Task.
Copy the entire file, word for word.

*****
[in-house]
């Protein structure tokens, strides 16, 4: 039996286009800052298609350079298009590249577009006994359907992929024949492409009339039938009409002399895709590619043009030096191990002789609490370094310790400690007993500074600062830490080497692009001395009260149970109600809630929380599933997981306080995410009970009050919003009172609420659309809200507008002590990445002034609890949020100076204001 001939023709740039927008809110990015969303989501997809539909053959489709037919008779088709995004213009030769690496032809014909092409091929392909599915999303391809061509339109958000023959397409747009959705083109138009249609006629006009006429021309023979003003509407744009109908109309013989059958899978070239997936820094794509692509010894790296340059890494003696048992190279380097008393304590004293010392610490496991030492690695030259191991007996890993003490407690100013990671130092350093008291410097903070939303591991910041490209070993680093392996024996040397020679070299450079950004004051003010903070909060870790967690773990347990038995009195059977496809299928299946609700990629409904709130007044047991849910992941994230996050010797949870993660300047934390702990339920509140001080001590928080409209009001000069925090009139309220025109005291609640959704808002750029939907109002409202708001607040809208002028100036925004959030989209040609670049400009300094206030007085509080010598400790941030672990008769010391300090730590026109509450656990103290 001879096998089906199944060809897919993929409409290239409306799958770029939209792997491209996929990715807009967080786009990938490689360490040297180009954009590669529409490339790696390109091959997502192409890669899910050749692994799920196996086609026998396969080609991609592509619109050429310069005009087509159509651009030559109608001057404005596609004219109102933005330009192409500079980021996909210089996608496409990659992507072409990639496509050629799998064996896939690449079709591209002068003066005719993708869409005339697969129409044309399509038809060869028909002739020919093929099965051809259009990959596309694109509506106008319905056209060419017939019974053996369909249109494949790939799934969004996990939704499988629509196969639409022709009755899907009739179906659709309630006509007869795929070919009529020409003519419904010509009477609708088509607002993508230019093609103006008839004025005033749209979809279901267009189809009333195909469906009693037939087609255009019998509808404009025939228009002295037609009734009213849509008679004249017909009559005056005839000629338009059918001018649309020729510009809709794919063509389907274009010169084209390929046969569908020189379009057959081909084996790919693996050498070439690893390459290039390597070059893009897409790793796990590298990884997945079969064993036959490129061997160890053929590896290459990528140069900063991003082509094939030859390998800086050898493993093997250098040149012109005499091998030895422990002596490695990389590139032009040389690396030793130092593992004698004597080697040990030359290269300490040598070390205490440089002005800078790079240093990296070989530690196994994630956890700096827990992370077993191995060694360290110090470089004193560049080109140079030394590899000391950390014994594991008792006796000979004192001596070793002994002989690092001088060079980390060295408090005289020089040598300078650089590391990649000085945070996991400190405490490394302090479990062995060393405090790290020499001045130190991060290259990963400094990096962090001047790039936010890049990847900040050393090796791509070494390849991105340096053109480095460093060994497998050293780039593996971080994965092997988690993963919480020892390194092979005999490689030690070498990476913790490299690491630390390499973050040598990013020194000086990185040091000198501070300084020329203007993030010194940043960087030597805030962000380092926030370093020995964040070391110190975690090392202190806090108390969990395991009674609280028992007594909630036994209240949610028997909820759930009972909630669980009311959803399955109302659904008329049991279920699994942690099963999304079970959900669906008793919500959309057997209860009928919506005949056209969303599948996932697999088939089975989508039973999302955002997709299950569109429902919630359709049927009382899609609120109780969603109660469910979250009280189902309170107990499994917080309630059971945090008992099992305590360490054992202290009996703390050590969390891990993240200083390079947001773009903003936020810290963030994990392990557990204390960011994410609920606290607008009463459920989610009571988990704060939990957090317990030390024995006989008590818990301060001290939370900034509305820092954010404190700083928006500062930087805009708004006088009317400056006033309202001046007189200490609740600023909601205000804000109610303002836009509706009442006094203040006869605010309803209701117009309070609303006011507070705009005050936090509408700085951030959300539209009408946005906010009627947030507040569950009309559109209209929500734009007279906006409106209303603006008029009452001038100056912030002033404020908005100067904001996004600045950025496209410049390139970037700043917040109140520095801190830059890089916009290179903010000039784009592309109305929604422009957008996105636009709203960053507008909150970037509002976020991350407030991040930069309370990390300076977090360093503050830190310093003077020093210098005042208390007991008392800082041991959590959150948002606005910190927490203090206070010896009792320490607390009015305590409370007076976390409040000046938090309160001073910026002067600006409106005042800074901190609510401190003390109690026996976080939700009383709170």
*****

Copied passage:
[in-house]
């Protein structure tokens, strides 16, 4: 039996286009800052298609350079298009590249577009006994359907992929024949492409009339039938009409002399895709590619043009030096191990002789609490370094310790400690007993500074600062830490080497692009001395009260149970109600809630929380599933997981306080995410009970009050919003009172609420659309809200507008002590990445002034609890949020100076204001 001939023709740039927008809110990015969303989501997809539909053959489709037919008779088709995004213009030769690496032809014909092409091929392909599915999303391809061509339109958000023959397409747009959705083109138009249609006629006009006429021309023979003003509407744009109908109309013989059958899978070239997936820094794509692509010894790296340059890494003696048992190279380097008393304590004293010392610490496991030492690695030259191991007996890993003490407690100013990671130092350093008291410097903070939303591991910041490209070993680093392996024996040397020679070299450079950004004051003010903070909060870790967690773990347990038995009195059977496809299928299946609700990629409904709130007044047991849910992941994230996050010797949870993660300047934390702990339920509140001080001590928080409209009001000069925090009139309220025109005291609640959704808002750029939907109002409202708001607040809208002028100036925004959030989209040609670049400009300094206030007085509080010598400790941030672990008769010391300090730590026109509450656990103290 001879096998089906199944060809897919993929409409290239409306799958770029939209792997491209996929990715807009967080786009990938490689360490040297180009954009590669529409490339790696390109091959997502192409890669899910050749692994799920196996086609026998396969080609991609592509619109050429310069005009087509159509651009030559109608001057404005596609004219109102933005330009192409500079980021996909210089996608496409990659992507072409990639496509050629799998064996896939690449079709591209002068003066005719993708869409005339697969129409044309399509038809060869028909002739020919093929099965051809259009990959596309694109509506106008319905056209060419017939019974053996369909249109494949790939799934969004996990939704499988629509196969639409022709009755899907009739179906659709309630006509007869795929070919009529020409003519419904010509009477609708088509607002993508230019093609103006008839004025005033749209979809279901267009189809009333195909469906009693037939087609255009019998509808404009025939228009002295037609009734009213849509008679004249017909009559005056005839000629338009059918001018649309020729510009809709794919063509389907274009010169084209390929046969569908020189379009057959081909084996790919693996050498070439690893390459290039390597070059893009897409790793796990590298990884997945079969064993036959490129061997160890053929590896290459990528140069900063991003082509094939030859390998800086050898493993093997250098040149012109005499091998030895422990002596490695990389590139032009040389690396030793130092593992004698004597080697040990030359290269300490040598070390205490440089002005800078790079240093990296070989530690196994994630956890700096827990992370077993191995060694360290110090470089004193560049080109140079030394590899000391950390014994594991008792006796000979004192001596070793002994002989690092001088060079980390060295408090005289020089040598300078650089590391990649000085945070996991400190405490490394302090479990062995060393405090790290020499001045130190991060290259990963400094990096962090001047790039936010890049990847900040050393090796791509070494390849991105340096053109480095460093060994497998050293780039593996971080994965092997988690993963919480020892390194092979005999490689030690070498990476913790490299690491630390390499973050040598990013020194000086990185040091000198501070300084020329203007993030010194940043960087030597805030962000380092926030370093020995964040070391110190975690090392202190806090108390969990395991009674609280028992007594909630036994209240949610028997909820759930009972909630669980009311959803399955109302659904008329049991279920699994942690099963999304079970959900669906008793919500959309057997209860009928919506005949056209969303599948996932697999088939089975989508039973999302955002997709299950569109429902919630359709049927009382899609609120109780969603109660469910979250009280189902309170107990499994917080309630059971945090008992099992305590360490054992202290009996703390050590969390891990993240200083390079947001773009903003936020810290963030994990392990557990204390960011994410609920606290607008009463459920989610009571988990704060939990957090317990030390024995006989008590818990301060001290939370900034509305820092954010404190700083928006500062930087805009708004006088009317400056006033309202001046007189200490609740600023909601205000804000109610303002836009509706009442006094203040006869605010309803209701117009309070609303006011507070705009005050936090509408700085951030959300539209009408946005906010009627947030507040569950009309559109209209929500734009007279906006409106209303603006008029009452001038100056912030002033404020908005100067904001996004600045950025496209410049390139970037700043917040109140520095801190830059890089916009290179903010000039784009592309109305929604422009957008996105636009709203960053507008909150970037509002976020991350407030991040930069309370990390300076977090360093503050830190310093003077020093210098005042208390007991008392800082041991959590959150948002606005910190927490203090206070010896009792320490607390009015305590409370007076976390409040000046938090309160001073910026002067600006409106005042800074901190609510401190003390109690026996976080939700009383709170």